Toby: Hello, again and welcome to Planners Pod, this is a special second part of the Dreamflight podcast. So, if you haven’t already listened to episode 16, then go back and check out our first interview with Patricia and Sally from Dreamflight. Once again, I’m with James. How are you doing?
James: I’m really really good, Toby. This episode came around because we had a good 45 minutes or so, talking to Dreamflight about how they put on their events and run their charity, etcetera and we were just so knocked out by how it all came about, there are so much to discuss and then we thought, ‘Hold on, wait, man… We can actually talk about the event in itself, but we’re probably going to end up with ridiculously long podcast’. So, we thought we’d make this a second one in itself because I mean this probably could be whole episode in itself.
Toby: Well, it is and I believe what happened is you said, ‘Hold on, I’ve got a great idea. Let’s talk about exactly day by day, what happens’ and we didn’t quite expect to have the amazing account that we were given, so yeah, it does deserve it’s own podcast, it’s gonna be a little bit shorter than the normal one, but yeah, if you follow the journey, so far, then I hope you enjoy this because it’s quite incredible, the amount of stuff that Dreamflight gets up to with the kids that lucky enough to be in Orlando, on that holiday.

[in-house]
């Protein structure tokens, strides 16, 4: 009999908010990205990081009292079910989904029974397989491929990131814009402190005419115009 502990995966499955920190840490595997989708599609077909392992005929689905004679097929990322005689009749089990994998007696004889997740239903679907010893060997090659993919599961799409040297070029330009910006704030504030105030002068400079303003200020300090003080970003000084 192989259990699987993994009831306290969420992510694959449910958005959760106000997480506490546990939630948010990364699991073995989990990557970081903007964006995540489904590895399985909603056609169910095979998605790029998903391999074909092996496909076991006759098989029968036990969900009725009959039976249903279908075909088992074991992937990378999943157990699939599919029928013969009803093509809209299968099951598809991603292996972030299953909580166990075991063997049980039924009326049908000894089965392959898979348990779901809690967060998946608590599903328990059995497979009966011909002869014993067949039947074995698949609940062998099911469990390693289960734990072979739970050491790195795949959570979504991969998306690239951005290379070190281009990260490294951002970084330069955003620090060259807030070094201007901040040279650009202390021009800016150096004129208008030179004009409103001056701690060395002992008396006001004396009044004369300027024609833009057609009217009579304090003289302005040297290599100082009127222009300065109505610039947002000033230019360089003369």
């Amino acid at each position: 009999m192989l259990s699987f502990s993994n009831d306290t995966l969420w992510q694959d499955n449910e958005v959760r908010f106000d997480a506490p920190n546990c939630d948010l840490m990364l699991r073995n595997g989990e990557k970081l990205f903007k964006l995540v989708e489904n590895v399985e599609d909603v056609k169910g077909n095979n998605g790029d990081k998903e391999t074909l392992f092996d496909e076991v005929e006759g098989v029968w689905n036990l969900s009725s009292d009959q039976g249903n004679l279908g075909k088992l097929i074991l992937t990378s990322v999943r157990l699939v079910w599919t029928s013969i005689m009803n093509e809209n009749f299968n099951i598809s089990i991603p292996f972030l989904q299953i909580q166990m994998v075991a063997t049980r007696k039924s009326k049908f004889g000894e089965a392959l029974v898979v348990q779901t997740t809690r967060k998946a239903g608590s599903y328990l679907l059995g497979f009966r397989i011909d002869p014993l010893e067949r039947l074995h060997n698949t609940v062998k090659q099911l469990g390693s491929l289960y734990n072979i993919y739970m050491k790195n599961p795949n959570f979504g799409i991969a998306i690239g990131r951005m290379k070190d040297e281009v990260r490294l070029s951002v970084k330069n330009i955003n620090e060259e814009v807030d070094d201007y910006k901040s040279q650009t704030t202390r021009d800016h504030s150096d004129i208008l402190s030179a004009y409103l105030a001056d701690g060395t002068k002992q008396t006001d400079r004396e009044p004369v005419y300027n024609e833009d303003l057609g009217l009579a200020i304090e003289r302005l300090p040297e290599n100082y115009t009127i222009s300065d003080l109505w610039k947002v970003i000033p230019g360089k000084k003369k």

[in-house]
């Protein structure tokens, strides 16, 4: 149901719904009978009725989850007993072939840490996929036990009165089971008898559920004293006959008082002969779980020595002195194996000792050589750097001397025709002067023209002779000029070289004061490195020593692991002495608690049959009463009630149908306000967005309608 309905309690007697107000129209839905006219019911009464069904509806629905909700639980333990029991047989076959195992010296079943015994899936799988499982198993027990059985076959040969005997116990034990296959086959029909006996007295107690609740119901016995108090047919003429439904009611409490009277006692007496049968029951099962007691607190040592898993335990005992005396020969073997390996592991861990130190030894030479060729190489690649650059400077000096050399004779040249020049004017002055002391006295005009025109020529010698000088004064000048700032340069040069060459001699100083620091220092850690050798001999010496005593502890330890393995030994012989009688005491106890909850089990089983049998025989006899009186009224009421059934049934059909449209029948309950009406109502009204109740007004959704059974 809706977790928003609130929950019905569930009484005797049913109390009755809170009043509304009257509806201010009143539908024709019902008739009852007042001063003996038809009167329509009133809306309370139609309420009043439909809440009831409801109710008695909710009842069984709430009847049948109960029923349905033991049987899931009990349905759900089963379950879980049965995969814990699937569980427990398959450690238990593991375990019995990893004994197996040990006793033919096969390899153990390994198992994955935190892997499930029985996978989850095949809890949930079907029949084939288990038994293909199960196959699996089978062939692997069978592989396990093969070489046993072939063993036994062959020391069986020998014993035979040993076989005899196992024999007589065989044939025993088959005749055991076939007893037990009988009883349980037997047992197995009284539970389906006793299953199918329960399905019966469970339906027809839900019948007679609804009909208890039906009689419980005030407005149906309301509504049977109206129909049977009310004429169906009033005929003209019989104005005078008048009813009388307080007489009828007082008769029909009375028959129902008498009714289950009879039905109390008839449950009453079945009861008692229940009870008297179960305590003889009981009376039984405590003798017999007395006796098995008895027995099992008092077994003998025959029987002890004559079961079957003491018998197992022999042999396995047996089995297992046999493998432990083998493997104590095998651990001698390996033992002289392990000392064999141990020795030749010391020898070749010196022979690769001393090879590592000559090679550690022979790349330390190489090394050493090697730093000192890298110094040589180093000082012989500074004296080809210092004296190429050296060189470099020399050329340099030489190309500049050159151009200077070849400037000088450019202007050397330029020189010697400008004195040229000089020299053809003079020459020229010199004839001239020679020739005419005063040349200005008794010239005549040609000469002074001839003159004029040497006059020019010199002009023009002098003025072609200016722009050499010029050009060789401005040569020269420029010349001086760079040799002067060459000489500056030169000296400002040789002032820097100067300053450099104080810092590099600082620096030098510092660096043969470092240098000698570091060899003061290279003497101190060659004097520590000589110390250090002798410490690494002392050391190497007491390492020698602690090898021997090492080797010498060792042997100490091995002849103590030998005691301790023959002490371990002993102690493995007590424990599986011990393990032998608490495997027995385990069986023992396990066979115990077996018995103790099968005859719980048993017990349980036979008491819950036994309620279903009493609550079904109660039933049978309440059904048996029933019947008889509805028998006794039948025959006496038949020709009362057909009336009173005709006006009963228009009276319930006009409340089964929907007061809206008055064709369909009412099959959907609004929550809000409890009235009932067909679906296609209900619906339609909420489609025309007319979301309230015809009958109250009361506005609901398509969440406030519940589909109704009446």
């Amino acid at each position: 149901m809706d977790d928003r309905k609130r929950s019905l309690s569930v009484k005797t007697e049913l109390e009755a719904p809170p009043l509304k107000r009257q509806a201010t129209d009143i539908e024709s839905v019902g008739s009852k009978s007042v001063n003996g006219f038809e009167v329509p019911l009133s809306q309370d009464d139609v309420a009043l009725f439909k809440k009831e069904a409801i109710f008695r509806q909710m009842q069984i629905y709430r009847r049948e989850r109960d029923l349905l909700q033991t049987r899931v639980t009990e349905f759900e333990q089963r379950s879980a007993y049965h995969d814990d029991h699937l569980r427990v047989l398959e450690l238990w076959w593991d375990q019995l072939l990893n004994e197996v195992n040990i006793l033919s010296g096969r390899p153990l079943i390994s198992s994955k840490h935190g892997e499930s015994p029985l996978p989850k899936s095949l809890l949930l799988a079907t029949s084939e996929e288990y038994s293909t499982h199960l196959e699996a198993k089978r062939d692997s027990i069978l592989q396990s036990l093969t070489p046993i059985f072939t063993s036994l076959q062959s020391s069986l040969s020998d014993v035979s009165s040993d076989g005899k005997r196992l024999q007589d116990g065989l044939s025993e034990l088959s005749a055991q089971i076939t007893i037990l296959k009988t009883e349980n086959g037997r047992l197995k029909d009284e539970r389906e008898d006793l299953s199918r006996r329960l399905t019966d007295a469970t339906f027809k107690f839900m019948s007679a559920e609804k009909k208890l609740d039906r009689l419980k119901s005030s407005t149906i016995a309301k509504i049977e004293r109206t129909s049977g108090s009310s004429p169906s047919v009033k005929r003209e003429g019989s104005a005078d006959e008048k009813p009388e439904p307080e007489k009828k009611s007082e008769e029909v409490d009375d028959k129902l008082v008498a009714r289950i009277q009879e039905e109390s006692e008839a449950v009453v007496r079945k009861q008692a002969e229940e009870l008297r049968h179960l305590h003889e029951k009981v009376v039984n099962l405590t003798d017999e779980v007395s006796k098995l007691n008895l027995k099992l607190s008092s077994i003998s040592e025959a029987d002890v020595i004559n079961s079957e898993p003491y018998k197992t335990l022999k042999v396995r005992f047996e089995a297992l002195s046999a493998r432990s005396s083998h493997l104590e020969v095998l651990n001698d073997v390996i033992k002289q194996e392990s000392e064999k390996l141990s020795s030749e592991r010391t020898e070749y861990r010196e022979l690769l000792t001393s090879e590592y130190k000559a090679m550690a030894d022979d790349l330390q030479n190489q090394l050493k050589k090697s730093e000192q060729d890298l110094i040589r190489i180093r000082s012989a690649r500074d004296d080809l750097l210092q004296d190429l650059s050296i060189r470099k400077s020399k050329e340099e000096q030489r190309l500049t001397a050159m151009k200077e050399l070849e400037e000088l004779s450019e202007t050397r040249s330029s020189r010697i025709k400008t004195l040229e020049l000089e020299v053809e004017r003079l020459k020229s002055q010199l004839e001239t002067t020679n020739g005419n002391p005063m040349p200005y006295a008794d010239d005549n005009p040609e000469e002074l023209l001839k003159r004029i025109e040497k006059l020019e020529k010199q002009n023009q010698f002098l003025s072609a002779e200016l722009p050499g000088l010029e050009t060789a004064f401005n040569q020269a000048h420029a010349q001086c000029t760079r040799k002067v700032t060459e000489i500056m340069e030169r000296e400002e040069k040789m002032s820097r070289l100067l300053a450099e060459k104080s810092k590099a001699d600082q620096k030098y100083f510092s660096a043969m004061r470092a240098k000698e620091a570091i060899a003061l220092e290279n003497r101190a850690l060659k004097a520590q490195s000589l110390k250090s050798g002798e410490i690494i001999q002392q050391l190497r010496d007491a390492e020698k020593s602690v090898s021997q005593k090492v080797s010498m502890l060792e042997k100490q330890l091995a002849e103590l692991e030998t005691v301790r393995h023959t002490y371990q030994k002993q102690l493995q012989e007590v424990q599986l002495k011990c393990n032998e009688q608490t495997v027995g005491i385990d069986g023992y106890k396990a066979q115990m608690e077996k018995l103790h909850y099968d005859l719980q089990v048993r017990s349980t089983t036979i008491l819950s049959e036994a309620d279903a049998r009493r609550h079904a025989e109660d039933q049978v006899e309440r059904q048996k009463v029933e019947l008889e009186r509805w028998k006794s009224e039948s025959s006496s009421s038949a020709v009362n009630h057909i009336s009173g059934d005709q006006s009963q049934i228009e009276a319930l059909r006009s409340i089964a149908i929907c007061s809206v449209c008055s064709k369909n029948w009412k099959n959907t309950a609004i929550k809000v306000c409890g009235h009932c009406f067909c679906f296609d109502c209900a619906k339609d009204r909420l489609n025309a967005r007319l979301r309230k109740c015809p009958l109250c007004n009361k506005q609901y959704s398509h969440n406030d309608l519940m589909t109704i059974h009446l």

James: Cool. Let it roll, Toby.
Toby: Yeah, here it is.
Narrator: Planners Pod is sponsored by Metropolis-live.co.uk.
Toby: So, we know that you leave on a Saturday.
Sally: The event, the Dreamflight starts on a Saturday, which is when we bring all the children and escorts down to a hotel in London, we have the T5 Hilton in London, we pretty much take over the whole hotel.
Toby: Which hotel?
Sally: It’s the T5 Hilton?
Toby: Oh, it’s called the T5 Hilton. Okay.
Patricia: Yeah, Heathrow.
Sally: We’re pretty much okay over that hotel and the idea is to bring all the children down from Scotland, Ireland, Newcastle…
Toby: So, that in itself is an absolute mission.
Sally: It is. Because within each group… for example, if you take our Tigger group which is the North East of England, we’ve got all our group leader, our doctor, our three nurses, our three non-medical escorts and we’ve got sixteen children we have to get from New Castle to London. Again, we work with British Airways to bring them down and we replicate that with groups across the country and we make sure they arrive mid-afternoon at the T5 Hilton. Even just getting groups from the airport, from Heathrow to this hotel which is a few minutes away is a feet in itself because obviously we have, sometimes four, five, six, wheelchairs, we have walking aides, we have medical equipment, oxygen…